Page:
2017 and people have long forgotten about the X Type. Probably a good thing as that was not one of Jaguar's perceived finer moments. Based on a modified Ford Mondeo platform, the car existed for just a single generation during Jaguar’s “Ford days” and received little praise, mainly due to its shared platform which received a lot of flak from long term Jaguar fans. The car was Jaguar's foray into the hotly contested compact luxury sedan segment then dominated by the 3 series BMW.
Roughly a decade and a half down the line and under new ownership, Jaguar has decided to pay more attention to its baby, now called the XE. Still battling in the same segment, the competition has got a lot tougher with more power, more space and features that were previously the reserve of their respective larger siblings. Obviously then, Jaguar had their work cut out for them, so they started from scratch.
You would be forgiven for mistaking an XE for an XF at a distance. But looking like a shrunken XF is no bad thing. Designed by Ian Callum(Aston Martin DB9, Jaguar F Type, Jaguar C-X75, Volvo C70, to name a few – quite the CV),the near vertical front grill gives it a presence that belies its size. You've probably heard the criticism that this, and the rest of the range, do not look "Jaaag" anymore, but this is the new Jaguar and it’s here to stay - Mercedes cars of today look nothing like they did twenty years ago but no one bats an eye.
Look again at the entire range and it becomes clear that this is in fact the new "Jaguar" - an almost German looking range of cars and compact SUVs that are ever so slightly more stylish, more analogue and with a strong dose of sportiness intentionally injected.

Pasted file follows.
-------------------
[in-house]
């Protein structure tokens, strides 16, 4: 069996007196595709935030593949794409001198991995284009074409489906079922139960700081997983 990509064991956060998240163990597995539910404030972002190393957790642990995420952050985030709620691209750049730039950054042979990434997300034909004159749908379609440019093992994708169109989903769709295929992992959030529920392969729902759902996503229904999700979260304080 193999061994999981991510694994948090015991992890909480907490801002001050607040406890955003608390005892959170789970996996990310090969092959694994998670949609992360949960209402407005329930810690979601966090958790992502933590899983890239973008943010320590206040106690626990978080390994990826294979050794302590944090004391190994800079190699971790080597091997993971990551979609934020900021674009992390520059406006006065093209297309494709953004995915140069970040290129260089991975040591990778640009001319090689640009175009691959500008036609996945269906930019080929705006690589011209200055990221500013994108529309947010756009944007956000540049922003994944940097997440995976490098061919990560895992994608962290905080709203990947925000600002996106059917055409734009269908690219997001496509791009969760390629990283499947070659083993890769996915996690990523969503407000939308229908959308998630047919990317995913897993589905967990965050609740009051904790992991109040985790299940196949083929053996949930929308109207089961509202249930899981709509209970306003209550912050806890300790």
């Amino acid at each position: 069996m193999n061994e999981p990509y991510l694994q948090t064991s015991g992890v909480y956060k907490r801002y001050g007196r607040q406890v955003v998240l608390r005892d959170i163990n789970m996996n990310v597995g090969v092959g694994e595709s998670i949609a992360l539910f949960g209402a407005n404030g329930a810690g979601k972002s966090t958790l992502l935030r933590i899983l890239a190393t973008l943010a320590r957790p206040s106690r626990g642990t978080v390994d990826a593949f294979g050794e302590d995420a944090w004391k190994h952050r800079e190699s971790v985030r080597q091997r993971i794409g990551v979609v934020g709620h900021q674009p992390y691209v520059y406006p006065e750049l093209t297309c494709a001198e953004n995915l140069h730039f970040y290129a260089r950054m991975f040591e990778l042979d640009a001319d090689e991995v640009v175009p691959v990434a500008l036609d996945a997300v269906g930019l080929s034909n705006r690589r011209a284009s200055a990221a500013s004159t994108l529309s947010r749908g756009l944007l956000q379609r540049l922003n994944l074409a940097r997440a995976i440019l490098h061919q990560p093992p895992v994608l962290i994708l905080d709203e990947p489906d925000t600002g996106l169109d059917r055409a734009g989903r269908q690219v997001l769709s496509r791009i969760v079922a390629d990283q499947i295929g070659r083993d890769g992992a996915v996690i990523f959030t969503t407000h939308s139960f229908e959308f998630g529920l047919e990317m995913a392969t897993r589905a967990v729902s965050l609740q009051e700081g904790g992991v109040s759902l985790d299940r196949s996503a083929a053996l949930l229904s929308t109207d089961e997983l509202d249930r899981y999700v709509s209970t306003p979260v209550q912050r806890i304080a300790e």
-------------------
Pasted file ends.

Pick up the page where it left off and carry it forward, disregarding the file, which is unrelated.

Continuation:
Now that that rant is out of the way, we will continue along the lines of the XE's design, pun intended. The proportions of the car are near spot on to my eyes, barring a seemingly excessively short boot lid. Touches like side vents however add oodles or character seldom seen on a base model compact sedan although our test car having concealed tail pipes left the rear looking a tad vague. Jaguar does however have one of the best selection of rims on offer to fix that.
Mechanicals & Technology
Unlike its closest German rivals, the XE does not offer a 1.6-liter variant, with the range starting from a 2-liter four pot. This does not help pricing here in Sri Lanka but as the saying goes – there’s no replacement for displacement. This engine also benefits from turbocharging and comes in a relatively mild state of tune, putting out just under 200hp, so you know it hasn’t been stretched to its limits. The engine also comes standard with all the usual gubbins like direct injection, continuously variable valve lift and dual independent variable cam timing. This is transferred to the rear wheels (yay!) through either an eight-speed auto or an honest to goodness six forward manual - our test car came with the former, with Jaguar’s rotary gear selector first seen on the first gen XF.
Pushing the pulsating start button, I was surprised. The car quite frankly growls to life, instantly reminding you this is not your typical compact luxury A to B sedan. This is a car that wants you to drive it – and exploit it. Thankfully, this is where the XE shines. In addition to rear wheel drive, the car’s aluminum suspension components and, most importantly, a monocoque aluminum structure give the XE incredible torsional rigidity, elevating the balance afforded by its near 50:50 weight distribution. Sports car drivers would not feel out of place behind the wheel of an XE. While the accelerator pedal has a surprisingly long travel, burying it in the carpet leaves no doubt about the car’s 7.7 second claim to 100kmh. At the upper end of the rev range, the XE emanates very audible turbo spool that makes the driver want to hit the red line just to hear it.